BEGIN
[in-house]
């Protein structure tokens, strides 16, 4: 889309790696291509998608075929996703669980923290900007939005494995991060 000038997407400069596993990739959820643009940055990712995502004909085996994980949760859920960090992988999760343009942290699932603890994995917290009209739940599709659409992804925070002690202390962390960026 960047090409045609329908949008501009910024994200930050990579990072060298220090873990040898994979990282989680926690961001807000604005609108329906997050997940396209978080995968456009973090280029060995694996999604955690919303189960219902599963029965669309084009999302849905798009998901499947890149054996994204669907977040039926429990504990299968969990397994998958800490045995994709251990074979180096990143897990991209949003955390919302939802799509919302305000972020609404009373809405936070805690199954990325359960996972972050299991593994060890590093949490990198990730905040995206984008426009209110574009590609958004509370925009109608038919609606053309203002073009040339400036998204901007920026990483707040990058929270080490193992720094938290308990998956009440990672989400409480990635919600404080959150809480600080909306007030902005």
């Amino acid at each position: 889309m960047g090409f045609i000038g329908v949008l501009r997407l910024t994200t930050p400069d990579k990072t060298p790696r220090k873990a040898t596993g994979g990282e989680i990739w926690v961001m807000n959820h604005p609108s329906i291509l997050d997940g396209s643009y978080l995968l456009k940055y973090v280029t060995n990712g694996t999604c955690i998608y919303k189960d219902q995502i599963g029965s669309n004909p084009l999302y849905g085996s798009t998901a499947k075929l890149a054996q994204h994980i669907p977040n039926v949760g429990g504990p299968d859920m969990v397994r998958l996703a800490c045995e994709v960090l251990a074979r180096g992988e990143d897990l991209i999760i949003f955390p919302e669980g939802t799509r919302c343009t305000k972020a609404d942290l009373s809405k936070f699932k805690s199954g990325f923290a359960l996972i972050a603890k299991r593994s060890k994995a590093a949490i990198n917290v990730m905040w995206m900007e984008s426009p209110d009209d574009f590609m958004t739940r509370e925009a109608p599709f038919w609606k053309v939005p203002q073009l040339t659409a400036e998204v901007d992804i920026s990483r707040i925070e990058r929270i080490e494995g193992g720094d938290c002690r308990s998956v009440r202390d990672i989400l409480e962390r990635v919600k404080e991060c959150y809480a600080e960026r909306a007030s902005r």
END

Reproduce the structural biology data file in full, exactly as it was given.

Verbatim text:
[in-house]
């Protein structure tokens, strides 16, 4: 889309790696291509998608075929996703669980923290900007939005494995991060 000038997407400069596993990739959820643009940055990712995502004909085996994980949760859920960090992988999760343009942290699932603890994995917290009209739940599709659409992804925070002690202390962390960026 960047090409045609329908949008501009910024994200930050990579990072060298220090873990040898994979990282989680926690961001807000604005609108329906997050997940396209978080995968456009973090280029060995694996999604955690919303189960219902599963029965669309084009999302849905798009998901499947890149054996994204669907977040039926429990504990299968969990397994998958800490045995994709251990074979180096990143897990991209949003955390919302939802799509919302305000972020609404009373809405936070805690199954990325359960996972972050299991593994060890590093949490990198990730905040995206984008426009209110574009590609958004509370925009109608038919609606053309203002073009040339400036998204901007920026990483707040990058929270080490193992720094938290308990998956009440990672989400409480990635919600404080959150809480600080909306007030902005």
């Amino acid at each position: 889309m960047g090409f045609i000038g329908v949008l501009r997407l910024t994200t930050p400069d990579k990072t060298p790696r220090k873990a040898t596993g994979g990282e989680i990739w926690v961001m807000n959820h604005p609108s329906i291509l997050d997940g396209s643009y978080l995968l456009k940055y973090v280029t060995n990712g694996t999604c955690i998608y919303k189960d219902q995502i599963g029965s669309n004909p084009l999302y849905g085996s798009t998901a499947k075929l890149a054996q994204h994980i669907p977040n039926v949760g429990g504990p299968d859920m969990v397994r998958l996703a800490c045995e994709v960090l251990a074979r180096g992988e990143d897990l991209i999760i949003f955390p919302e669980g939802t799509r919302c343009t305000k972020a609404d942290l009373s809405k936070f699932k805690s199954g990325f923290a359960l996972i972050a603890k299991r593994s060890k994995a590093a949490i990198n917290v990730m905040w995206m900007e984008s426009p209110d009209d574009f590609m958004t739940r509370e925009a109608p599709f038919w609606k053309v939005p203002q073009l040339t659409a400036e998204v901007d992804i920026s990483r707040i925070e990058r929270i080490e494995g193992g720094d938290c002690r308990s998956v009440r202390d990672i989400l409480e962390r990635v919600k404080e991060c959150y809480a600080e960026r909306a007030s902005r």